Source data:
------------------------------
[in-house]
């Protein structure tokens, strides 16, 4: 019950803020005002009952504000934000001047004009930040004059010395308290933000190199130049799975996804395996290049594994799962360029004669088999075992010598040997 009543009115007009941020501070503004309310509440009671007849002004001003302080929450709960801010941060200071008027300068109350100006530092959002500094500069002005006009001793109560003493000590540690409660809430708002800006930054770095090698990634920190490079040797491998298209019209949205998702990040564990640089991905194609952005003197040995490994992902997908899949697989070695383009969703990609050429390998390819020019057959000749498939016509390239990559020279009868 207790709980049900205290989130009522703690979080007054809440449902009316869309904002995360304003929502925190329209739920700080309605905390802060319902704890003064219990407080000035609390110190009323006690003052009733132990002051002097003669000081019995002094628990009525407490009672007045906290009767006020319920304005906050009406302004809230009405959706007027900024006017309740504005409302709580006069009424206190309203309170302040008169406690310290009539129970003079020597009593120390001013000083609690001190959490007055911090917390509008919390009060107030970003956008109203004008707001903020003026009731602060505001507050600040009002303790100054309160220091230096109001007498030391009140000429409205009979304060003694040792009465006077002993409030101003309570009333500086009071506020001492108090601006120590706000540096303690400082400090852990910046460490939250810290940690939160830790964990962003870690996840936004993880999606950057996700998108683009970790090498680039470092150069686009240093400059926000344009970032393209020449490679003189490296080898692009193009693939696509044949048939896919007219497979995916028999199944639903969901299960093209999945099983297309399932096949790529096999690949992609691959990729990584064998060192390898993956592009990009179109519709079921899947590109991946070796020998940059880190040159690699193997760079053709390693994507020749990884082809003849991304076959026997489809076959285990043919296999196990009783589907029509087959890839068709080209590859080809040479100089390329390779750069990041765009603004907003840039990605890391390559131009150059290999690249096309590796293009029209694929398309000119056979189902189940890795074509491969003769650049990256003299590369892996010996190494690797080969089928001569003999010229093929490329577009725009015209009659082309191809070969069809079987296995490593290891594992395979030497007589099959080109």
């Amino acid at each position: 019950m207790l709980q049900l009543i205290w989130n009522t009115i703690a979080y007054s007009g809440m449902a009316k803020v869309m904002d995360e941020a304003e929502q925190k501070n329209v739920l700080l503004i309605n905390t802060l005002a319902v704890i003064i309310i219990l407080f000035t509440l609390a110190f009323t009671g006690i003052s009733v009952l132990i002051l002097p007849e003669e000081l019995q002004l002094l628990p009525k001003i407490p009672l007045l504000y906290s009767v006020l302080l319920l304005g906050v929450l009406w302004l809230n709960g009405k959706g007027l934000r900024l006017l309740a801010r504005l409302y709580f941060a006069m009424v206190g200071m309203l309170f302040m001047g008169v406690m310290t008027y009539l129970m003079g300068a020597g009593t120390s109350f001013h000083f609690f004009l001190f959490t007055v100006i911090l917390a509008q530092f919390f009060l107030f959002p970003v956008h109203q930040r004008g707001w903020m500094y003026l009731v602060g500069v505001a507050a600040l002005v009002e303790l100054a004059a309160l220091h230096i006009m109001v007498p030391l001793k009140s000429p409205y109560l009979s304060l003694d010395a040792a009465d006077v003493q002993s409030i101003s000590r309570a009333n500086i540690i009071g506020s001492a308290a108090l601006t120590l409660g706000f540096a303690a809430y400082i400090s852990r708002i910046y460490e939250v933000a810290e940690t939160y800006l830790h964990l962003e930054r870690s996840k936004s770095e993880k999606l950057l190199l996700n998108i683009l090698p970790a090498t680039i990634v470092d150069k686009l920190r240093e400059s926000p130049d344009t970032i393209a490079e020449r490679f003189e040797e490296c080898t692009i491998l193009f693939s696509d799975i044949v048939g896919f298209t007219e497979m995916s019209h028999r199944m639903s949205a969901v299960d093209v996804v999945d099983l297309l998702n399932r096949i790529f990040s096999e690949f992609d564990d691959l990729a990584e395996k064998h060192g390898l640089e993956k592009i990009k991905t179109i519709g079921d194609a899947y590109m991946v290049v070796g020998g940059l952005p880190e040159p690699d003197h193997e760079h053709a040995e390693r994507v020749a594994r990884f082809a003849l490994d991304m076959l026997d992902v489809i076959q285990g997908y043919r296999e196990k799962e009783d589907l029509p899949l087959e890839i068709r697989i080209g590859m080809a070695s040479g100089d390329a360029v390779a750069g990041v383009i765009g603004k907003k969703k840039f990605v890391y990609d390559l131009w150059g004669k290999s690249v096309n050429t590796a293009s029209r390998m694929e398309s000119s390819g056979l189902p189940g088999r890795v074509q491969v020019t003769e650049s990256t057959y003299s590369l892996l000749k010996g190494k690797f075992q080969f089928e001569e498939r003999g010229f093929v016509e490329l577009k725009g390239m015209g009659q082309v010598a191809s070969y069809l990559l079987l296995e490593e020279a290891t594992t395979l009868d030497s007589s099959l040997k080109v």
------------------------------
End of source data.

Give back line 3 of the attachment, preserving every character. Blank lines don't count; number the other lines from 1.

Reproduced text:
């Amino acid at each position: 019950m207790l709980q049900l009543i205290w989130n009522t009115i703690a979080y007054s007009g809440m449902a009316k803020v869309m904002d995360e941020a304003e929502q925190k501070n329209v739920l700080l503004i309605n905390t802060l005002a319902v704890i003064i309310i219990l407080f000035t509440l609390a110190f009323t009671g006690i003052s009733v009952l132990i002051l002097p007849e003669e000081l019995q002004l002094l628990p009525k001003i407490p009672l007045l504000y906290s009767v006020l302080l319920l304005g906050v929450l009406w302004l809230n709960g009405k959706g007027l934000r900024l006017l309740a801010r504005l409302y709580f941060a006069m009424v206190g200071m309203l309170f302040m001047g008169v406690m310290t008027y009539l129970m003079g300068a020597g009593t120390s109350f001013h000083f609690f004009l001190f959490t007055v100006i911090l917390a509008q530092f919390f009060l107030f959002p970003v956008h109203q930040r004008g707001w903020m500094y003026l009731v602060g500069v505001a507050a600040l002005v009002e303790l100054a004059a309160l220091h230096i006009m109001v007498p030391l001793k009140s000429p409205y109560l009979s304060l003694d010395a040792a009465d006077v003493q002993s409030i101003s000590r309570a009333n500086i540690i009071g506020s001492a308290a108090l601006t120590l409660g706000f540096a303690a809430y400082i400090s852990r708002i910046y460490e939250v933000a810290e940690t939160y800006l830790h964990l962003e930054r870690s996840k936004s770095e993880k999606l950057l190199l996700n998108i683009l090698p970790a090498t680039i990634v470092d150069k686009l920190r240093e400059s926000p130049d344009t970032i393209a490079e020449r490679f003189e040797e490296c080898t692009i491998l193009f693939s696509d799975i044949v048939g896919f298209t007219e497979m995916s019209h028999r199944m639903s949205a969901v299960d093209v996804v999945d099983l297309l998702n399932r096949i790529f990040s096999e690949f992609d564990d691959l990729a990584e395996k064998h060192g390898l640089e993956k592009i990009k991905t179109i519709g079921d194609a899947y590109m991946v290049v070796g020998g940059l952005p880190e040159p690699d003197h193997e760079h053709a040995e390693r994507v020749a594994r990884f082809a003849l490994d991304m076959l026997d992902v489809i076959q285990g997908y043919r296999e196990k799962e009783d589907l029509p899949l087959e890839i068709r697989i080209g590859m080809a070695s040479g100089d390329a360029v390779a750069g990041v383009i765009g603004k907003k969703k840039f990605v890391y990609d390559l131009w150059g004669k290999s690249v096309n050429t590796a293009s029209r390998m694929e398309s000119s390819g056979l189902p189940g088999r890795v074509q491969v020019t003769e650049s990256t057959y003299s590369l892996l000749k010996g190494k690797f075992q080969f089928e001569e498939r003999g010229f093929v016509e490329l577009k725009g390239m015209g009659q082309v010598a191809s070969y069809l990559l079987l296995e490593e020279a290891t594992t395979l009868d030497s007589s099959l040997k080109v």